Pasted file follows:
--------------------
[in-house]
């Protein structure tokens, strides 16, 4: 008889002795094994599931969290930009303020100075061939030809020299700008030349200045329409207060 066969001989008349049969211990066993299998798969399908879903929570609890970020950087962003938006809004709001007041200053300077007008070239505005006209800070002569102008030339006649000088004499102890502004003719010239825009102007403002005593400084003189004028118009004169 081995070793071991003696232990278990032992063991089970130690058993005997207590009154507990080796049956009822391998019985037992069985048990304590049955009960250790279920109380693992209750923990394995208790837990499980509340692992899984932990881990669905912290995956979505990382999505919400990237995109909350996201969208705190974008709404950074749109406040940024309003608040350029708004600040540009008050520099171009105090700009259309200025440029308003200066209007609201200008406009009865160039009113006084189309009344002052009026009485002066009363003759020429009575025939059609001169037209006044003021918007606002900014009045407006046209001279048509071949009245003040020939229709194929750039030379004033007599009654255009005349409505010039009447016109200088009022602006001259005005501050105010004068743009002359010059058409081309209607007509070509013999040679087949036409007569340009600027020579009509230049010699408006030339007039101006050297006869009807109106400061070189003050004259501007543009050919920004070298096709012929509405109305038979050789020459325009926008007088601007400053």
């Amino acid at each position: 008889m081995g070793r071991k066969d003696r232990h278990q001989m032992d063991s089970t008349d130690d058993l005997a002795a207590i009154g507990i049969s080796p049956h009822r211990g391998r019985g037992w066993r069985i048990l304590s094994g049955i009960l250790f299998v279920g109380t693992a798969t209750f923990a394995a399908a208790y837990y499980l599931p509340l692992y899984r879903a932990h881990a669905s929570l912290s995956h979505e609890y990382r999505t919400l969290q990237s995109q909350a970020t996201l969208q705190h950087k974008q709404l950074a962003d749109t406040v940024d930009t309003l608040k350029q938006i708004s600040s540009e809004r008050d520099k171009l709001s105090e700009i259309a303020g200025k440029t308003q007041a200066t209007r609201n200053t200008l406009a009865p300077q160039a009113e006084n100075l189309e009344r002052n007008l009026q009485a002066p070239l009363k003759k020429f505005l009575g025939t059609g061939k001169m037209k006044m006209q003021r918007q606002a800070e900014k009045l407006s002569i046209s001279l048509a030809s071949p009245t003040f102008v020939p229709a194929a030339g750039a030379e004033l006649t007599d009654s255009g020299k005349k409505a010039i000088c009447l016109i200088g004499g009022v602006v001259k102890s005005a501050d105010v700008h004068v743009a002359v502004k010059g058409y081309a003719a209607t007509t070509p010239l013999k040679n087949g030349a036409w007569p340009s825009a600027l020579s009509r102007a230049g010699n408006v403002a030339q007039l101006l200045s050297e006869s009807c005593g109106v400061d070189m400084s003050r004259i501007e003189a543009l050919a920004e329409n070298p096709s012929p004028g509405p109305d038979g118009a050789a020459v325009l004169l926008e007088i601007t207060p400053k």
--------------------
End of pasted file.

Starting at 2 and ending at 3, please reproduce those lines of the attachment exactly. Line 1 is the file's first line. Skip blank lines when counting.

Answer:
């Protein structure tokens, strides 16, 4: 008889002795094994599931969290930009303020100075061939030809020299700008030349200045329409207060 066969001989008349049969211990066993299998798969399908879903929570609890970020950087962003938006809004709001007041200053300077007008070239505005006209800070002569102008030339006649000088004499102890502004003719010239825009102007403002005593400084003189004028118009004169 081995070793071991003696232990278990032992063991089970130690058993005997207590009154507990080796049956009822391998019985037992069985048990304590049955009960250790279920109380693992209750923990394995208790837990499980509340692992899984932990881990669905912290995956979505990382999505919400990237995109909350996201969208705190974008709404950074749109406040940024309003608040350029708004600040540009008050520099171009105090700009259309200025440029308003200066209007609201200008406009009865160039009113006084189309009344002052009026009485002066009363003759020429009575025939059609001169037209006044003021918007606002900014009045407006046209001279048509071949009245003040020939229709194929750039030379004033007599009654255009005349409505010039009447016109200088009022602006001259005005501050105010004068743009002359010059058409081309209607007509070509013999040679087949036409007569340009600027020579009509230049010699408006030339007039101006050297006869009807109106400061070189003050004259501007543009050919920004070298096709012929509405109305038979050789020459325009926008007088601007400053």
């Amino acid at each position: 008889m081995g070793r071991k066969d003696r232990h278990q001989m032992d063991s089970t008349d130690d058993l005997a002795a207590i009154g507990i049969s080796p049956h009822r211990g391998r019985g037992w066993r069985i048990l304590s094994g049955i009960l250790f299998v279920g109380t693992a798969t209750f923990a394995a399908a208790y837990y499980l599931p509340l692992y899984r879903a932990h881990a669905s929570l912290s995956h979505e609890y990382r999505t919400l969290q990237s995109q909350a970020t996201l969208q705190h950087k974008q709404l950074a962003d749109t406040v940024d930009t309003l608040k350029q938006i708004s600040s540009e809004r008050d520099k171009l709001s105090e700009i259309a303020g200025k440029t308003q007041a200066t209007r609201n200053t200008l406009a009865p300077q160039a009113e006084n100075l189309e009344r002052n007008l009026q009485a002066p070239l009363k003759k020429f505005l009575g025939t059609g061939k001169m037209k006044m006209q003021r918007q606002a800070e900014k009045l407006s002569i046209s001279l048509a030809s071949p009245t003040f102008v020939p229709a194929a030339g750039a030379e004033l006649t007599d009654s255009g020299k005349k409505a010039i000088c009447l016109i200088g004499g009022v602006v001259k102890s005005a501050d105010v700008h004068v743009a002359v502004k010059g058409y081309a003719a209607t007509t070509p010239l013999k040679n087949g030349a036409w007569p340009s825009a600027l020579s009509r102007a230049g010699n408006v403002a030339q007039l101006l200045s050297e006869s009807c005593g109106v400061d070189m400084s003050r004259i501007e003189a543009l050919a920004e329409n070298p096709s012929p004028g509405p109305d038979g118009a050789a020459v325009l004169l926008e007088i601007t207060p400053k």